Management also added structural macro trends like the global decarbonisation of steelmaking, rise in electric arc furnaces, and energy transition will act as strong tailwinds for recycled metal.

Sims share price snapshot

When metals prices were at all-time highs in April, the Sims share price rallied to a 12-month high of $22.64 per share.

However, since then, the Sims share price has taken a turn for the worse, sinking as low as $13.37 at the start of July.

Over the last 12 months, the Sims share price has fallen by 13%. Across the same period, the S&P/ASX 200 Index (ASX: XJO) has dropped by 6%.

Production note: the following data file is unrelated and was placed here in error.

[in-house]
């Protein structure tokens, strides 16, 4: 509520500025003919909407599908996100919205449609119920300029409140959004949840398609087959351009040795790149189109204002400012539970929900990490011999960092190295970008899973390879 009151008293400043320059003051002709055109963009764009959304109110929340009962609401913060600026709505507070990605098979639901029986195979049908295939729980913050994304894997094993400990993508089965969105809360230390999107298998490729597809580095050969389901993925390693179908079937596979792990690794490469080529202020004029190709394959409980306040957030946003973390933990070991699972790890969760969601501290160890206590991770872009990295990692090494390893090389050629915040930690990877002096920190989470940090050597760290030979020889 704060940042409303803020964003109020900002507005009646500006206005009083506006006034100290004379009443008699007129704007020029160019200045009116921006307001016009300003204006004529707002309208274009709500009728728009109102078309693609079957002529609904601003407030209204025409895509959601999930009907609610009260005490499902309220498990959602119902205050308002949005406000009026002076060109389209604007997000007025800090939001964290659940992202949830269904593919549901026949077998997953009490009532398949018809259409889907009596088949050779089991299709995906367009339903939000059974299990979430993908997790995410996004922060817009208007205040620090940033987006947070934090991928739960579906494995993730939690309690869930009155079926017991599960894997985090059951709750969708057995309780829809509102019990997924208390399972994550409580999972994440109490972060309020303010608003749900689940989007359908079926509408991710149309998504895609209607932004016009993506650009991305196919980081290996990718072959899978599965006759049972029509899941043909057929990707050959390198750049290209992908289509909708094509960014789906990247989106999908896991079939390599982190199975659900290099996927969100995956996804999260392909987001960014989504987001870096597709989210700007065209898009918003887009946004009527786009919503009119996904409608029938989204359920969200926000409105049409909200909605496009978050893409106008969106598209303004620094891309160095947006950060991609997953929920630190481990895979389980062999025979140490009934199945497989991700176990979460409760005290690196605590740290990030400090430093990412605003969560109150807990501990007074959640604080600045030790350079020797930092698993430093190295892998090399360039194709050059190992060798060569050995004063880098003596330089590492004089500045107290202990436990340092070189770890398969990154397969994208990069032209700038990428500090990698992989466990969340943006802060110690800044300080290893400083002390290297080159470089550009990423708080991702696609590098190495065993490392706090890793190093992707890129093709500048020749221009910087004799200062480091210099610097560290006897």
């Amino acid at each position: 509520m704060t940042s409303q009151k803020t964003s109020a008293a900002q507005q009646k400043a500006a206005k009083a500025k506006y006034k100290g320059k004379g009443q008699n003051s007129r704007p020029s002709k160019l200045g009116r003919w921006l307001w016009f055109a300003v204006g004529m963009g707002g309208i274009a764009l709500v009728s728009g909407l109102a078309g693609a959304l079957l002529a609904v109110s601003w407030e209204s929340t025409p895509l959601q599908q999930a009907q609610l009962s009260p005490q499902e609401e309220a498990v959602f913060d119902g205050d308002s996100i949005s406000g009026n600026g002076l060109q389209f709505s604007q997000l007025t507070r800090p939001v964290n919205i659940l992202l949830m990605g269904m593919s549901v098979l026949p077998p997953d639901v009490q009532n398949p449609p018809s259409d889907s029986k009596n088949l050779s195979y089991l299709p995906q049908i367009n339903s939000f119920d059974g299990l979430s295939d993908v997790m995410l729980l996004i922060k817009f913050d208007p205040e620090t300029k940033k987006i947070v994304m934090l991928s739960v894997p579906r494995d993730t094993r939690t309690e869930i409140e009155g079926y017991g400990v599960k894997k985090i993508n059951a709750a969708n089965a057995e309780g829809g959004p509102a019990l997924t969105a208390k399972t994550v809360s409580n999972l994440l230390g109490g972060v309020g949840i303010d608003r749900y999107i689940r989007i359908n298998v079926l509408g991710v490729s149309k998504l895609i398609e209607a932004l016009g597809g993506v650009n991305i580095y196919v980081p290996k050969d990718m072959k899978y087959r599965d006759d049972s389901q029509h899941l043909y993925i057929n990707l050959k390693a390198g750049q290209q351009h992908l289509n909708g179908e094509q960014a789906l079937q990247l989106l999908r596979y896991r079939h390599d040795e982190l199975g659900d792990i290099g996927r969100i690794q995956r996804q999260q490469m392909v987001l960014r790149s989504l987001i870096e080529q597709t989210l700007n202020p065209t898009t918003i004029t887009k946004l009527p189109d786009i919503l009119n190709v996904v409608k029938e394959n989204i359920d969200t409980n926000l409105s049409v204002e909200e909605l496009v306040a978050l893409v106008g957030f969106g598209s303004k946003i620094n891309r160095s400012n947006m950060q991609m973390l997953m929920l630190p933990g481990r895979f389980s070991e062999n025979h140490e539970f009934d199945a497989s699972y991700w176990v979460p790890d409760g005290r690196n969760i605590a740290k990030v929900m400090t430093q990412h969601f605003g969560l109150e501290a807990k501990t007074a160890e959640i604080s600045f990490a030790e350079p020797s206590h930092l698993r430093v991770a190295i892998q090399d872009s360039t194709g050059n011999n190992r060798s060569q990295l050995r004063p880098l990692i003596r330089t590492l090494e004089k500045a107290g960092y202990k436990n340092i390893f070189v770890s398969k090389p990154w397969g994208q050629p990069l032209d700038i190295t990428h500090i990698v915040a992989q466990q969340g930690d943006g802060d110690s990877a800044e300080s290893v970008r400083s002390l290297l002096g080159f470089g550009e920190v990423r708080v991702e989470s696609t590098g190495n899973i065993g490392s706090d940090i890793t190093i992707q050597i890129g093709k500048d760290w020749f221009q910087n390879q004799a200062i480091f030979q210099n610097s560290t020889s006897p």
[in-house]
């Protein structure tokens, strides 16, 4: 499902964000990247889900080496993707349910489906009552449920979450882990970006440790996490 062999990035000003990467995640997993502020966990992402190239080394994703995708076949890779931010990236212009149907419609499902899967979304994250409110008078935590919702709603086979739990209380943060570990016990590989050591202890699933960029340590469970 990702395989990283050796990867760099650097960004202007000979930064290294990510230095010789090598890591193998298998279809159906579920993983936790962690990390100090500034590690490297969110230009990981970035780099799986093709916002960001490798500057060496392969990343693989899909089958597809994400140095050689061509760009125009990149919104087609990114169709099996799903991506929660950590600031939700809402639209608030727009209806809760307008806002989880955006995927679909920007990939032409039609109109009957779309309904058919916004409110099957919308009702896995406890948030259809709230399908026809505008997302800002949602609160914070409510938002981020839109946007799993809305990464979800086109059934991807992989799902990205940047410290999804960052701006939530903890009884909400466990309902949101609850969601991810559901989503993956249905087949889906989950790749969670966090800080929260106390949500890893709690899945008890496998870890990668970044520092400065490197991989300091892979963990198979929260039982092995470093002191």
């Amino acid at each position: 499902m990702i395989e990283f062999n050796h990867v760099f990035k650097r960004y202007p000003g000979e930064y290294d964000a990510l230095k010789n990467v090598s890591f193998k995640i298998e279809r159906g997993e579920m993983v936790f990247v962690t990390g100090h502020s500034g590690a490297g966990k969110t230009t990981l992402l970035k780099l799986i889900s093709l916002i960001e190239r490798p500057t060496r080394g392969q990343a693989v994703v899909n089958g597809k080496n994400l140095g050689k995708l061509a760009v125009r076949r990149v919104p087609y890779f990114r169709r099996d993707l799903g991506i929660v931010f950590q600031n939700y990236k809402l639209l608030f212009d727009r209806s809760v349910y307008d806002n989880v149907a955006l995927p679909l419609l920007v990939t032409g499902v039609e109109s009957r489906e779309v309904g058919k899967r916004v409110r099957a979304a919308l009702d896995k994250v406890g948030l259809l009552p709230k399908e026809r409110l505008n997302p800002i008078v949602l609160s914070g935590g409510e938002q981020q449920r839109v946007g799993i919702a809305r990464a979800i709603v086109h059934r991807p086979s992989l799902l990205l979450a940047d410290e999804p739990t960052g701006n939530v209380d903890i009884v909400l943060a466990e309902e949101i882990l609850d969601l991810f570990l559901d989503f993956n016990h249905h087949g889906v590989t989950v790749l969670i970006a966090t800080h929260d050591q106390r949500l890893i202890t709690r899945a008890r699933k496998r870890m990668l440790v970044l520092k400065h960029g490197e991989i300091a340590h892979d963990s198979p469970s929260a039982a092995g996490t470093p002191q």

The Motley Fool Australia's parent company Motley Fool Holdings Inc. has no position in any of the stocks mentioned. The Motley Fool Australia has no position in any of the stocks mentioned. The Motley Fool has a disclosure policy. This article contains general investment advice only (under AFSL 400691). Authorised by Scott Phillips. Motley Fool contributor Raymond Jang has no position in any of the stocks mentioned.

More on Earnings Results

Miner looking at a tablet.
Earnings Results

Rio Tinto share price on watch following FY 2023 earnings miss

Rio Tinto's iron ore operations were on form in 2023. It's a shame the rest of the business wasn't.

Read more »

Man with rocket wings which have flames coming out of them.
Earnings Results

4 All Ords ASX dividend shares going gangbusters on results

All Ords investors are sending these ASX dividend shares soaring on the back of their earnings results.

Read more »

Man waiting for his flight and looking at his phone.